• $\begingroup$ @ElizabethT It's been many years since I've done any plant biology :) but aren't companion cells in the phloem? I know that phloem companion cells partake in active transport of sucrose from sap (which they can then use to feed themselves). Most cells have some sorts of uptake mechanisms because there are things like amino acids that they want inside, but things like ammonia that they want outside. So cells can use concentration gradients (and co-transport) to control this. $\endgroup$
    – Jam
    Apr 5, 2018 at 20:25
  • $\begingroup$ You are completely right. Rookie mistake - I do know some plant biology, I promise! That's an interesting point, thank you :) $\endgroup$ Apr 5, 2018 at 20:27
  • $\begingroup$ @ElizabethT No problem! And I didn't mean to be condescending with that remark about plant biology, I just meant that you should take my answer with a grain of salt :) $\endgroup$
    – Jam
    Apr 5, 2018 at 20:28
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    $\begingroup$ That's honestly not the way it came across, you did put forward new ideas that I hadn't considered before. Consider my mind broadened! $\endgroup$ Apr 5, 2018 at 20:29

@Jam is correct — if a little long-winded — in pointing out that one of the benefits of co-transport (no need to involve evolution) is that the concentration gradient of one co-transported molecule can provide the thermodynamic energy for the transport of the other molecule against a concentration gradient. This is dealt with in a quantitative manner in Section 13.1.2 of Berg et al. and in a qualitative manner in Section 13.4.

However, there is another factor to consider. This is the maintenance of electrical neutrality. Typically it is charged ions that are transported (anions in the examples shown below, taken from Ch. 18 of Berg et al.) so that co-transport of a counter ion is needed to maintain electrical neutrality.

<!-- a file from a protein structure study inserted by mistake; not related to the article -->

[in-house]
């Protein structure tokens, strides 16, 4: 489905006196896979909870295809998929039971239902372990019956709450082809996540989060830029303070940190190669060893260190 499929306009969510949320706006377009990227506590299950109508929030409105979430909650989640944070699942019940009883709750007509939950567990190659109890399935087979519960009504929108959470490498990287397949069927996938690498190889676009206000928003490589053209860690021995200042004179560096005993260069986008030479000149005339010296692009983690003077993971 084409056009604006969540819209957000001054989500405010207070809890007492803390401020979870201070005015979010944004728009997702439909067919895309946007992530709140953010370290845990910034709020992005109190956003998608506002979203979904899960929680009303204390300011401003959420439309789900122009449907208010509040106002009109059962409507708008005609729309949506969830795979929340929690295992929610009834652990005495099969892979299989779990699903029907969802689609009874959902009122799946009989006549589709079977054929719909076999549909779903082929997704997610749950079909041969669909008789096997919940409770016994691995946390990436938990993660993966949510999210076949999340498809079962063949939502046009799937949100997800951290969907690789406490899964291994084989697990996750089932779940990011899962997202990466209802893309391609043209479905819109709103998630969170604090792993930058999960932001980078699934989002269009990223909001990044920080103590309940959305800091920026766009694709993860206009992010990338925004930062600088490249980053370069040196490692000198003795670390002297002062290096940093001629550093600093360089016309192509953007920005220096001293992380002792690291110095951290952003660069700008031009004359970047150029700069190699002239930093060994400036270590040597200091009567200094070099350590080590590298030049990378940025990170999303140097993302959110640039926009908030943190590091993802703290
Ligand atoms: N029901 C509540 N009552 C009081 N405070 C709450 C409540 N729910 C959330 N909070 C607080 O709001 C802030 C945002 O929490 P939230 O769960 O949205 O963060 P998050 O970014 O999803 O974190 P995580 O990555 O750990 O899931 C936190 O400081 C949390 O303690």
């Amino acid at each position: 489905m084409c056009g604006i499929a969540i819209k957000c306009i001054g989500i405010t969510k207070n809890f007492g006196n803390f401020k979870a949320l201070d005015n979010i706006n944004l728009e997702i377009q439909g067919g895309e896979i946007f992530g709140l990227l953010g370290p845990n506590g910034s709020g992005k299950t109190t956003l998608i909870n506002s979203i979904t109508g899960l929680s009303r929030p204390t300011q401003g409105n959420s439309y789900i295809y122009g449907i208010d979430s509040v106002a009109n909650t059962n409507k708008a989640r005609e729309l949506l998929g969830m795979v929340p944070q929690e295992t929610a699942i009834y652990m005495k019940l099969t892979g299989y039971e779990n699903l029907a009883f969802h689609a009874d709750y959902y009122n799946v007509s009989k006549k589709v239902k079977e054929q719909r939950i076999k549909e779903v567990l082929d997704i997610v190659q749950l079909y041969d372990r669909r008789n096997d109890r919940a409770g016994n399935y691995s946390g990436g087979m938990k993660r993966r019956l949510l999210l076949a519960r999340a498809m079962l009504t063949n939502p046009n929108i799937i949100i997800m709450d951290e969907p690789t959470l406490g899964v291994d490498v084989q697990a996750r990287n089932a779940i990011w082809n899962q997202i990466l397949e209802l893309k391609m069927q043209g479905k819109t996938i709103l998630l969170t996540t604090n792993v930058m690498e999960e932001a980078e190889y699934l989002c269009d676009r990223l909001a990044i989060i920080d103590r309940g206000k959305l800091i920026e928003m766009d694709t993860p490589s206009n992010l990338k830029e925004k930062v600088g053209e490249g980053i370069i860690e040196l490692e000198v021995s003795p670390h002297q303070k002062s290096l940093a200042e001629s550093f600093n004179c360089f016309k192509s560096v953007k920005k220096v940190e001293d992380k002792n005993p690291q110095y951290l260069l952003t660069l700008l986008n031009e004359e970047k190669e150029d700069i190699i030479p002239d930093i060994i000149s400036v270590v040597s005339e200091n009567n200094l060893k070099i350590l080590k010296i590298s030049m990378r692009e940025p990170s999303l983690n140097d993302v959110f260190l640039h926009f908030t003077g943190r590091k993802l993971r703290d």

Mitochondrial Transporters

The diagram above also highlights another important point. You need to look at the biochemistry of the co-transporting systems, rather than just considering them in abstract. One of the sites of many co-transporters is the mitochondrial membrane, where transport is part of a co-ordinated process.

Consider for example ATP, ADP and phosphate. ATP is synthesized in the mitochondrion from ADP and phosphate, and then much of it must be transported into the cytoplasm. At the same time ADP and phosphate must enter the mitochondrion as substrates for the generation of more ATP. Active transport is clearly a non-starter here (it would use the ATP that is to be transported!) and co-transport ensures that the influx of ADP is balanced by the efflux of ATP. Phosphate influx (which is balanced by hydroxide efflux, to preserve neutrality) must be coupled to this process, although I am not aware of how this achieved (contributions welcome here).

Analogous considerations apply to NAD+ and NADH, but it is the electrons that are transported, rather than these compounds themselves, using surrogate oxidized or reduced compounds. Shuttle systems of this sort integrate the biochemical functions of the mitochondrion with those in the cytoplasm, and need to be studied individually to understand the choice of co-transporters. Section 18.5 of Berg et al. is a convenient starting point.